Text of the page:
Category Archives: Movies

Good grief 

Met Life, say it isn’t so.

You’re dropping Peanuts as the spokes characters for your brand?

Snoopy and the gang can sell anything…plus, your timing couldn’t be worse. 

The popular comic just released a new feature film, and a weekly cartoon series  is coming to television at the end of the year. Not to mention a new book (that I wrote) which is being released November 1st.

If I saw the Met Life folks, I think I would probably say:

On purpose

I usually avoid movies about dogs because of the inevitable ending.

No matter how wonderful the story, the relationship, the plot — the dog is going to die, either of trauma or old age, and my heart simply can’t take it.

But I saw this trailer at the theater last night. And although it made me cry like a baby, I may have to see this one.

5 reasons

Has the movie Swiss Army Man opened in your town?



When it does, go see it! Here are five reasons.

1. The title. It brilliantly encapsulates the film yet is never spoken in it. Bonus points.

2. The premise. A man shipwrecked on an island finds a corpse who ‘helps’ him find his way home (and becomes his best friend along the way).  Original?  Uh, yeah.

3. The cast. Paul Dano and Daniel Radcliffe fully commit to their respective roles as suicidal loser and farting corpse. I was blown away [rimshot].

4. The soundtrack. Led by two music video directors, the movie soundtrack is almost a third cast member. It’s that good.

5. The farting. It’s pretty important to the plot. And you’ll laugh at all the farting. Heck, we’re all still 12 years old at heart — am I right?

I’m no genius

I thought I had read Thomas Wolfe, but it turns out I haven’t.

That didn’t stop me from going to see the movie Genius, which details the publication of Wolfe’s first two novels,  and his relationship with his editor Max Perkins.


Jude Law’s Wolfe is a loud, melodramatic Southerner, self-involved yet low in self-esteem.  Colin Firth as Perkins is his solid, steady opposite,  the voice of reason who, despite his better judgment, is drawn to Wolfe’s charm and bravado.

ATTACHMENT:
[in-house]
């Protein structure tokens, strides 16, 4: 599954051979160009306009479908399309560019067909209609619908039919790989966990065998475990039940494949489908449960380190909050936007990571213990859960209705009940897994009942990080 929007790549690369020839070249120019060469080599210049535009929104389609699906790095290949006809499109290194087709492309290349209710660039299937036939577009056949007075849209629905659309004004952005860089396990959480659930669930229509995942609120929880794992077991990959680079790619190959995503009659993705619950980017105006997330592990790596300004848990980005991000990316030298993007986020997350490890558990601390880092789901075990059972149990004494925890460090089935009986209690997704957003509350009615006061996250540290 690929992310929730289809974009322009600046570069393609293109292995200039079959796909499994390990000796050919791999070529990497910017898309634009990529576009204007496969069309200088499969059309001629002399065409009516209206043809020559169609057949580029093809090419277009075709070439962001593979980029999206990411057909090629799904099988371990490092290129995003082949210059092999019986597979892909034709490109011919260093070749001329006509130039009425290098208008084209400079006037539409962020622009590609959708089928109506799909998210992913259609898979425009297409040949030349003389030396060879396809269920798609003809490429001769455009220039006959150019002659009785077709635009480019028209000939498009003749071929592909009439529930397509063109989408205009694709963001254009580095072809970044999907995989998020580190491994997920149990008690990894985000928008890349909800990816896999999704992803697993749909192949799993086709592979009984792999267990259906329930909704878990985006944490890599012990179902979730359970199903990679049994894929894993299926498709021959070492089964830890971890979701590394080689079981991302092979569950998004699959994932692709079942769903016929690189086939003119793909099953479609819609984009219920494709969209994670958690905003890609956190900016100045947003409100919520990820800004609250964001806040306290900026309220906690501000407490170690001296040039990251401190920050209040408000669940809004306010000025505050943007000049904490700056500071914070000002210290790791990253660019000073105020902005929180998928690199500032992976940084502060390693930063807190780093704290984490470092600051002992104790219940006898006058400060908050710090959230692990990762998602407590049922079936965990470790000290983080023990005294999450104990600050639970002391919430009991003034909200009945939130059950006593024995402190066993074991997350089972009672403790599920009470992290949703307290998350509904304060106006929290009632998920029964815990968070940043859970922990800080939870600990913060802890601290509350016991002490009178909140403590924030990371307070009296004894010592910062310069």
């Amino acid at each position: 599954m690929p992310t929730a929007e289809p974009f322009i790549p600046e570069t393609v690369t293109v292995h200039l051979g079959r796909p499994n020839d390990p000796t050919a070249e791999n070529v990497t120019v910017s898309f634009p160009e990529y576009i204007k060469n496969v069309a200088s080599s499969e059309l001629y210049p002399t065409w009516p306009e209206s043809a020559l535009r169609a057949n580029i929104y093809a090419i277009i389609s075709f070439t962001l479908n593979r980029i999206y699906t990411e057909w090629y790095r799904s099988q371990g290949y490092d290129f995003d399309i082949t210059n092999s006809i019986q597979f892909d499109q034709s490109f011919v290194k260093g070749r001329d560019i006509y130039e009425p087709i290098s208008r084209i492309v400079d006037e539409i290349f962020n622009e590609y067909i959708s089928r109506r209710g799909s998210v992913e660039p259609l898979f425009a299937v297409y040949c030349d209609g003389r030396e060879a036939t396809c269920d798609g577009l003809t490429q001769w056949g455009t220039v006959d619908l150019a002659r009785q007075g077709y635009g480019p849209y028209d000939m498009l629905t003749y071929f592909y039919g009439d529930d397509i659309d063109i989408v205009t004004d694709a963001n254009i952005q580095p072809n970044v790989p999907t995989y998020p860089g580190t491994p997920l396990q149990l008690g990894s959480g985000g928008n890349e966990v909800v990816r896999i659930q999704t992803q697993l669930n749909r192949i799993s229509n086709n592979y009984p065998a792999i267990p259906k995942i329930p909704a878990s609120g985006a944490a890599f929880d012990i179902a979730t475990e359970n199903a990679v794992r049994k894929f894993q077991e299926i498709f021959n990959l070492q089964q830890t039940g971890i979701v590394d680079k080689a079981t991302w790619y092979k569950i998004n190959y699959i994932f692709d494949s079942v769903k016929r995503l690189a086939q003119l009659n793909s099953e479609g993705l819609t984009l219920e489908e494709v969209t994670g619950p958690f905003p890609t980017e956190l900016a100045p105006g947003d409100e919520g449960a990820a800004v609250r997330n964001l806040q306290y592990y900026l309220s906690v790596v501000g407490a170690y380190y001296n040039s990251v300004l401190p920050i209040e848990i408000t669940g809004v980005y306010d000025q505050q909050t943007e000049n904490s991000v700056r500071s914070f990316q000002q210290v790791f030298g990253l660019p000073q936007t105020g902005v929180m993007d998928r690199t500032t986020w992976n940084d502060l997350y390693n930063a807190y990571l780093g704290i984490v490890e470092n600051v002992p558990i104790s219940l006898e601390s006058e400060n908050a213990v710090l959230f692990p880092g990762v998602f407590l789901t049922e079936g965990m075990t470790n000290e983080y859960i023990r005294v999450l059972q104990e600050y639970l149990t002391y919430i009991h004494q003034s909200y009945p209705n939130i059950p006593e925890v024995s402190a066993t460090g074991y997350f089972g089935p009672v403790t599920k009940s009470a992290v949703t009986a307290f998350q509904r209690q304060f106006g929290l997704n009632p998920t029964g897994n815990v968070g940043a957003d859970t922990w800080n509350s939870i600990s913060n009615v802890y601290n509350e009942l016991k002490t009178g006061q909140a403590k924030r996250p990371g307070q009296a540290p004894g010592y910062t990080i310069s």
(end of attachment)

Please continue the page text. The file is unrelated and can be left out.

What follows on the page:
I expected the movie to focus on their editorial process,  and it does. But instead of passing any judgments on Wolfe as a writer,  it celebrates their relationship – –  more like a father and son than editor and writer.

Both of their families suffered at times from their single-mindedness, but no one more than Wolfe himself.

I now have Wolfe’s first book Look Homeward, Angel on hold at the library. I suppose I was charmed as well.

No debate

I love a Craig Ferguson show, and his new series on History Channel, Join or Die, is no exception.

  • join or die

Craig along with three celebrities from various walks of life debate different topics and, with the studio audience’s assistance, crown a champion. Recent topics have included greatest unexplained phenomena, greatest gangster, history’s dumbest mistake, you get the idea.

This week they tackled history’s best founding father. The panelists were actor Fred Willard, comedian Jo Koy, and journalist Joel Stein. The founding father choices? George Washington, John Adams, Alexander Hamilton, James Madison, Benjamin Franklin and Thomas Jefferson.

Now, I don’t expect the panelists to do excessive research in preparation for the show, but the dismissive comments they made about John Adams’ contribution to the founding of this country made me realize…

They hadn’t even watched the movie or stage version of 1776.

Take away their citizenship. Right. Now.

George Washington won, by the way. Shocker.

A bird in the hand

I can accept the fact that The Angry Birds Movie won this weekend’s box office.


Animated films have broader appeal and a wider audience. Plus, last week’s number one film and very close runner-up Captain America has been out for three weeks.

My beef with the Birds?

What took them so long?  This app used to be all the rage,  but Candy Crush and other games occupy the top spots now.  This movie is so late to the party,  there is no party anymore.

Obviously kids will still watch it,  but they — and their long-suffering parents — shouldn’t have to.

I am not an animal

The Lobster is the quintessential independent film.

Original. Absurd. Other-worldly.

the lobster

This world does not allow adults to be single. In fact, newly single people have 45 days to find a mate with similar characteristics as themselves, or they will be turned into animals and released into the forest.

Hey – they get to choose which animal, so that’s nice.

The people of this world appear unemotional, and speak with a deadpan delivery that would make any PBS station proud. Of course, there are always one or two folks who attempt to break the rules.

Their bad behavior is what drives this film, and you’ll be cheering for them, even as you shake your head in confused fascination.